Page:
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|It cast a spell in which every thought, breath, feeling, and sensation had to be |
forcibly searched for concealed aims, some ... Of course there was the option of
confession and I took advantage, but as time went on a central irony came
|Or, A Collection of Plays which are Acted at the Theatres Royal, Drury Lane, |
Covent Garden and Haymarket Mrs. Inchbald. The spirit, the soul, the every
thought and sensation of the first character in this piece, De Monfort, is clearly
discerned ... From hence is derived this most admirable moral— The proud man,
yielding to every vice which pride engenders, descends, in the sequel of his
arrogance, to be.
Lilla Maria Crisafulli, Keir Elam - 2010 - Preview
|... of self-criticism, but also knowing evaluations of the material conditions of |
staging in early nineteenth-century theatre, ... a negative evaluation of its
dramatic efficacy: The spirit, the soul, the every thought and sensation of the first
character in ...
|Tyndall says: “We believe that every thought and every feeling has its definite |
mechanical correlative in the nervous system; that it is ... The world to come
consummates what is begun in the present world, provides a place for the
immortal soul, and for the body raised to join it. ... if the theatre was opened on
Sunday for the purpose of lectures where charges for admission were made, the
license would be ...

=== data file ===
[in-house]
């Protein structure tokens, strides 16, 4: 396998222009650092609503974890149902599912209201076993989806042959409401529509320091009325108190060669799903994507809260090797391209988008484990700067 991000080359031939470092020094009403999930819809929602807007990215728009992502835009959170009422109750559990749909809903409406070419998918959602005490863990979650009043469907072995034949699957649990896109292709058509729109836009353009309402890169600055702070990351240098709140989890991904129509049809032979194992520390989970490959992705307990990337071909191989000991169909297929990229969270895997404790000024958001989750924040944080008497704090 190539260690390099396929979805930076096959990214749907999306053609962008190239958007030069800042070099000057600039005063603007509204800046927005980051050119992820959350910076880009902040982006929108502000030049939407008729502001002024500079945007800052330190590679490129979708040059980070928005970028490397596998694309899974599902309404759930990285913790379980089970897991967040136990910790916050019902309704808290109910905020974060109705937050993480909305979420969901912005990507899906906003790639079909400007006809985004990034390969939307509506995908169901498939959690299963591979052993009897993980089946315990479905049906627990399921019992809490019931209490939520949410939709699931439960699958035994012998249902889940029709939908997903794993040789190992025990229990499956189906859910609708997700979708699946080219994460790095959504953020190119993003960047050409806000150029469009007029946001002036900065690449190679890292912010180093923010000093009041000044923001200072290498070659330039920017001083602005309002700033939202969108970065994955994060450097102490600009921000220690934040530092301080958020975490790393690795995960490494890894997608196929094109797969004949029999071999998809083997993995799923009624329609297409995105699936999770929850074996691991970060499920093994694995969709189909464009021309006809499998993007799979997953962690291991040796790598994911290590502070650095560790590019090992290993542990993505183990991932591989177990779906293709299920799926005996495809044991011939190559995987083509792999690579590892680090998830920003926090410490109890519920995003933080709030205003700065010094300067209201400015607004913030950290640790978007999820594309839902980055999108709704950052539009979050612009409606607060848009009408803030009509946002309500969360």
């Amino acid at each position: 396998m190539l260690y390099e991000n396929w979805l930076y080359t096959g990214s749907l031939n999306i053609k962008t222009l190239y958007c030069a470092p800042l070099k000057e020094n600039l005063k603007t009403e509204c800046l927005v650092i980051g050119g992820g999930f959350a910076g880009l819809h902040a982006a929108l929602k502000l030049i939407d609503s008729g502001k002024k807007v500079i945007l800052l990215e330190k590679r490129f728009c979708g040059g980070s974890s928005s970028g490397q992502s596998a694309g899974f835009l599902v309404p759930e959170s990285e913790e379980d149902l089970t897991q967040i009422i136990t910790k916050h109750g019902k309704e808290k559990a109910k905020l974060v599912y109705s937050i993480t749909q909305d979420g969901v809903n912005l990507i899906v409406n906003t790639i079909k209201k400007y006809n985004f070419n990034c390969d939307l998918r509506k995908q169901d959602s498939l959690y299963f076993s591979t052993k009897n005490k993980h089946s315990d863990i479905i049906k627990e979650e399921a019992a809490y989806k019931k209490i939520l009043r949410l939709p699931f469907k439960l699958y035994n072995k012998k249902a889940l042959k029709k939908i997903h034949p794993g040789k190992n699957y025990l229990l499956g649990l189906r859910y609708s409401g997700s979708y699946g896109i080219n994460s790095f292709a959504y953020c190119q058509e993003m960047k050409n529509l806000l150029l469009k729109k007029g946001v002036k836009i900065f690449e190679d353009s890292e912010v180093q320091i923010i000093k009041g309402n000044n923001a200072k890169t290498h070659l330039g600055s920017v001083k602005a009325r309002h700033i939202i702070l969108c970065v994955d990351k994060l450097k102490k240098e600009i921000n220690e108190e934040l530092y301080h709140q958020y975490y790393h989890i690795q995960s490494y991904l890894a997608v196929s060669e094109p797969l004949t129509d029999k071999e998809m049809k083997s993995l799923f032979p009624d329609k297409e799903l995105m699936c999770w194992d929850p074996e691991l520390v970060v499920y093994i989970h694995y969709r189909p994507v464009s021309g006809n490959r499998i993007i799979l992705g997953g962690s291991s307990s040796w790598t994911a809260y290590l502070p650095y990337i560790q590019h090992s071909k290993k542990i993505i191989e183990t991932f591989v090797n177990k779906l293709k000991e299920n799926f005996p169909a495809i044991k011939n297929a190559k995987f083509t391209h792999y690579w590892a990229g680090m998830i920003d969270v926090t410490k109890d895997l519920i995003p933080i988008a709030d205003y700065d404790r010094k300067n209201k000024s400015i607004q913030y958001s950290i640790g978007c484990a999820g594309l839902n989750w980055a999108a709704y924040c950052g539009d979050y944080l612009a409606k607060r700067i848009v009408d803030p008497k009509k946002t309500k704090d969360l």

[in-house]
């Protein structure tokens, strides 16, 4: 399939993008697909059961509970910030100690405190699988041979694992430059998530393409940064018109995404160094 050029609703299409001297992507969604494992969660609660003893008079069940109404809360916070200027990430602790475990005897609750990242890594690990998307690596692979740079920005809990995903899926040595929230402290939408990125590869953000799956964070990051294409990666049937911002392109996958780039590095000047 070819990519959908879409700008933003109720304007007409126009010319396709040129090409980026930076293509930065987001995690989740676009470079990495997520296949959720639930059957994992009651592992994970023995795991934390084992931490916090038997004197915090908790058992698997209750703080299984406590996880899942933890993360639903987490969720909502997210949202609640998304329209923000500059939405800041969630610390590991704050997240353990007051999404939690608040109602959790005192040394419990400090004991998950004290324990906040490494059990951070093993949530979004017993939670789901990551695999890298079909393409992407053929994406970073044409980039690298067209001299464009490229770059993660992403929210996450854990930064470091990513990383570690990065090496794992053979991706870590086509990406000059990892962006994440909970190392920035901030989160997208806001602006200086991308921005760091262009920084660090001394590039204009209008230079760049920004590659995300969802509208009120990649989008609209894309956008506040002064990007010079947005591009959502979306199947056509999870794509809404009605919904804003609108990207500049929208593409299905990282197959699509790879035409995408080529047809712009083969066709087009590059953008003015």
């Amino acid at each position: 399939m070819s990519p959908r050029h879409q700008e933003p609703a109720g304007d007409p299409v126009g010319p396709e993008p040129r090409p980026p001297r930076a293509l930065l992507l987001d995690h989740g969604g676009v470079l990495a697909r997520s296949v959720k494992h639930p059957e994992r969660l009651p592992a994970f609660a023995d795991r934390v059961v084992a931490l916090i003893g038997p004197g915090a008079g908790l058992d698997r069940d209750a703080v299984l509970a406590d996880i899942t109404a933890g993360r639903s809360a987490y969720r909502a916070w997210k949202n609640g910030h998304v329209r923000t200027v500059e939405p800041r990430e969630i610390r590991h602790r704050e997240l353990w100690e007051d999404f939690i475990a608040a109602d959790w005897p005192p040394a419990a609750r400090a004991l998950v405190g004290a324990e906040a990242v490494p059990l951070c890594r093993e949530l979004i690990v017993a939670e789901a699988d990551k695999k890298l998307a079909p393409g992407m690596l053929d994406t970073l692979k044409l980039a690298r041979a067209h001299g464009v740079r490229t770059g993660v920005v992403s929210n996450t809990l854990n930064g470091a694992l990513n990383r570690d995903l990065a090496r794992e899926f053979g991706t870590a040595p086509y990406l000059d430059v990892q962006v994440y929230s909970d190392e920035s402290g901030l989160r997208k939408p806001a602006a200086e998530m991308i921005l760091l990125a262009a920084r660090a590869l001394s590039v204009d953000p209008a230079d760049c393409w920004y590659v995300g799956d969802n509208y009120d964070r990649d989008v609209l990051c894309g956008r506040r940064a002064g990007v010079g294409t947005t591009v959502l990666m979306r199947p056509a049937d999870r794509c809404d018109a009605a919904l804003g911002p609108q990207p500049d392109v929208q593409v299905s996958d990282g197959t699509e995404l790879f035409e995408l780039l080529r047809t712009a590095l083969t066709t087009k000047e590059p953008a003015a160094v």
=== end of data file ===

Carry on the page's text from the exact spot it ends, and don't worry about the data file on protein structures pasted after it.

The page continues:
|2) Spectacle (opsis) — which correspond to all v isual sign systems outside of the |
actor. ... are an unknown quantity.50 We learn about them through, "every
thought expressed through conversation, every feeling betrayed by voice and
|Adams opened in Indianapolis with Hamlet, of which the local critic wrote: “Every |
thought and feeling of the young Prince urging him on to avenge his father's
death was depicted on his countenance or expressed in his words and actions.
|The popularity of this form among student theatres is especially surprising when |
one considers the level of technical ... We want to express by gestures every
human feeling, every thought, we want to express life as it is, exactly as does the
Owen Williams (editor of British theatre) - 1831 - Read
|Come, come, Lydia, hope for the best — Sir Anthony shall use his interest with |
Mrs. Malaprop, soul, be expects every thought and ... [and not feeling why he
should be loved to Unfortunately 1 had quarrelled with my poor the degree he
wishes, he still suspects that he » L r- ... I thought her lover Faulkland had inured
her to it.
|Unused to the fopperies of love, he is negligent of the little duties expected from a |
lover — but being unhackneyed in the passion, his affection is ardent and sincere
; and as it engrosses his whole soul, he expects every thought and emotion of ...
|Haven't you ever had that sixth sense feeling that you were being watched? That |
someone was reading your every thought, listening to every word you dared to
speak. Ready to write it down and report back, should you step out of line. It's not